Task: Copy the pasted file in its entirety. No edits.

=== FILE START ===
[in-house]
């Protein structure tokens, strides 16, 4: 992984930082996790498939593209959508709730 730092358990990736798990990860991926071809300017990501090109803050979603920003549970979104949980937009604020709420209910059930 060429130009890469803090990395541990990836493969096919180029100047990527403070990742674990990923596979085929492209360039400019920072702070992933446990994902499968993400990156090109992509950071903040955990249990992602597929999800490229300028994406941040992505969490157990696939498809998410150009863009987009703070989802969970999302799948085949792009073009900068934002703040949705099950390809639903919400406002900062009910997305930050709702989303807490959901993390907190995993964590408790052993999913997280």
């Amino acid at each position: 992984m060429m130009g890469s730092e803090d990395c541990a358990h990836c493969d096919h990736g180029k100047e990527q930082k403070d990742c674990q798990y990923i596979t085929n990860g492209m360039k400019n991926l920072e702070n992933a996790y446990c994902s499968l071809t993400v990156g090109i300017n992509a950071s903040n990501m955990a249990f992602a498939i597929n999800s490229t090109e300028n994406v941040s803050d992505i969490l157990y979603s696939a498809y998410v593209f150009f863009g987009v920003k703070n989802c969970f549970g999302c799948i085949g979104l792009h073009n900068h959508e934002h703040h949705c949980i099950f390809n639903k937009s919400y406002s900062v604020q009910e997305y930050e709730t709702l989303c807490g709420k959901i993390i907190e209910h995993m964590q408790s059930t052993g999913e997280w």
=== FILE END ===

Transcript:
[in-house]
């Protein structure tokens, strides 16, 4: 992984930082996790498939593209959508709730 730092358990990736798990990860991926071809300017990501090109803050979603920003549970979104949980937009604020709420209910059930 060429130009890469803090990395541990990836493969096919180029100047990527403070990742674990990923596979085929492209360039400019920072702070992933446990994902499968993400990156090109992509950071903040955990249990992602597929999800490229300028994406941040992505969490157990696939498809998410150009863009987009703070989802969970999302799948085949792009073009900068934002703040949705099950390809639903919400406002900062009910997305930050709702989303807490959901993390907190995993964590408790052993999913997280």
């Amino acid at each position: 992984m060429m130009g890469s730092e803090d990395c541990a358990h990836c493969d096919h990736g180029k100047e990527q930082k403070d990742c674990q798990y990923i596979t085929n990860g492209m360039k400019n991926l920072e702070n992933a996790y446990c994902s499968l071809t993400v990156g090109i300017n992509a950071s903040n990501m955990a249990f992602a498939i597929n999800s490229t090109e300028n994406v941040s803050d992505i969490l157990y979603s696939a498809y998410v593209f150009f863009g987009v920003k703070n989802c969970f549970g999302c799948i085949g979104l792009h073009n900068h959508e934002h703040h949705c949980i099950f390809n639903k937009s919400y406002s900062v604020q009910e997305y930050e709730t709702l989303c807490g709420k959901i993390i907190e209910h995993m964590q408790s059930t052993g999913e997280w």